Denver’s Davis also notes that new fire fighting equipment will be needed to deal with composite airplane crashes. New gear will be needed to cut, move and pry the composites, which have different properties than metal. New techniques will have to be adopted as a result of the toxicity of the composite smoke and particulates, especially the airborne fibers.
The Federal Aviation Administration imposed special conditions on the 787 testing that Boeing has to meet in order to certify the 787. Among them are conditions relating to composite burning and fire.
In response to questions for this article, the FAA said it is “aware of the B-2 accident, although as is often the case with accidents involving military aircraft, we do not know what payload or other items were carried on the airplane that may have contributed to the sustained fire.”
The FAA noted that “there is already extensive use of composite materials on commercial airplanes. On the exterior, fairings are often composite, as well as certain control surfaces. In addition, the interiors have for many years used significant amounts of composite materials. Therefore, virtually any post crash fire that threatens survivability will involve composite materials.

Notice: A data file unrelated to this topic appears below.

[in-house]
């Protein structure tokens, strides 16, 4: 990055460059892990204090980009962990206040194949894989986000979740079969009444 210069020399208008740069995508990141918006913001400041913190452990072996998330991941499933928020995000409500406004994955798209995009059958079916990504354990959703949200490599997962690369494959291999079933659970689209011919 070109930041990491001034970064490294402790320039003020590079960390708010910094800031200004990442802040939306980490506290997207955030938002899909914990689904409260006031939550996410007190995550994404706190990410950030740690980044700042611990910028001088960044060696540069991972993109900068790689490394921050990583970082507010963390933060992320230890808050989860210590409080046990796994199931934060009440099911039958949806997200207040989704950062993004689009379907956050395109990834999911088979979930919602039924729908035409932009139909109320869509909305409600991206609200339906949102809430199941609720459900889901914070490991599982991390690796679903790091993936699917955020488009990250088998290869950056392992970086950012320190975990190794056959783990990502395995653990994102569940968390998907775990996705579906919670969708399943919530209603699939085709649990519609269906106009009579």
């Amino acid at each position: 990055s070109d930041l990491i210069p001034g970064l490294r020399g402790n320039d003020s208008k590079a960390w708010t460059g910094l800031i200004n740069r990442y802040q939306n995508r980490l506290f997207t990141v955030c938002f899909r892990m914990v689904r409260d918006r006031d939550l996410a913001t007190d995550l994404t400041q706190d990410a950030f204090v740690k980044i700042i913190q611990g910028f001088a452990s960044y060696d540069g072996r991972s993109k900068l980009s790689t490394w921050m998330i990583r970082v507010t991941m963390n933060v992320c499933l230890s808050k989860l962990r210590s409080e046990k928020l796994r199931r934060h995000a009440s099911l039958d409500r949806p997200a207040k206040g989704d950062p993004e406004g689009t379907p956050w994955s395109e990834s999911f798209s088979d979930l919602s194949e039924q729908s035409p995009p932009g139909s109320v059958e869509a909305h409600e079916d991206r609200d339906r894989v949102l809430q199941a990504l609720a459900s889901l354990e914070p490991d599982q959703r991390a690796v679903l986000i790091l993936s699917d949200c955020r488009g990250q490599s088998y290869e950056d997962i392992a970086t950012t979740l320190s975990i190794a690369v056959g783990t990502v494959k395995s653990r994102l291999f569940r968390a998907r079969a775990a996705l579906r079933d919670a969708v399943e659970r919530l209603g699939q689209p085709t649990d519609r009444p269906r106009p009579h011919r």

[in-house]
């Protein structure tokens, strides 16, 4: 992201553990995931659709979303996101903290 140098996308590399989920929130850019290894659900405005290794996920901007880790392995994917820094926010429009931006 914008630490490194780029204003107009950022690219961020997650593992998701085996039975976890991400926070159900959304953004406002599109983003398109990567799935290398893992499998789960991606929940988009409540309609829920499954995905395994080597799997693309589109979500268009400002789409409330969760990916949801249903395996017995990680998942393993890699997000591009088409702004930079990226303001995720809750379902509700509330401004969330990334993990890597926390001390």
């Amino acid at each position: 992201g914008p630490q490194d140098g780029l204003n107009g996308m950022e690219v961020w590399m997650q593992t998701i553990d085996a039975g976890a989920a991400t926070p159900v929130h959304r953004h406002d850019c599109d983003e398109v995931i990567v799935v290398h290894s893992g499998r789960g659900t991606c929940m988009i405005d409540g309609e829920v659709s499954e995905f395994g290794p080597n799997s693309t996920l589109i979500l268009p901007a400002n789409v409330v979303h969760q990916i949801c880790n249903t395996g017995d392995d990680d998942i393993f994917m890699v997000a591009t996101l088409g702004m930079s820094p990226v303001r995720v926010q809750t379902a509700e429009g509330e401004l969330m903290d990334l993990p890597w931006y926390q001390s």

“The standards that the FAA has established for the 787 are intended to provide sufficient time for occupants to safely evacuate the airplane following an emergency situation. FAA research shows that the composite fuselage material significantly increases the time it takes for a post crash fire to burn through to the interior, which increases the time for occupants to evacuate before the exterior fire can endanger them.”
As for environmental and fire fighting issues, the FAA says this is beyond its scope for certification.
“The concerns raised regarding fire fighting and potential environmental ramifications of composite airframes are not airworthiness issues. Nonetheless, the FAA is working with the Air Force on future studies to assess these and other post crash fire topics that are outside the airworthiness approval process. At this point, we can’t forecast where these studies may lead.”
LAX’s Hanson said, “We feel very comfortable with our ability to deal with a fire in any of the current of upcoming aircraft. Boeing knows what our resources are and in discussion with their training people I am very comfortable we are where we need to be to deal with an incident at LAX.”
Airbus, like Boeing, was asked February 5 by Leeham.net to respond to the B-2A USAF post-impact fire analysis. We’re still waiting for a response.
The USAF post-impact fire analysis may be downloaded: B-2A Post-Impact Fire Analysis. 6 pages, PDF.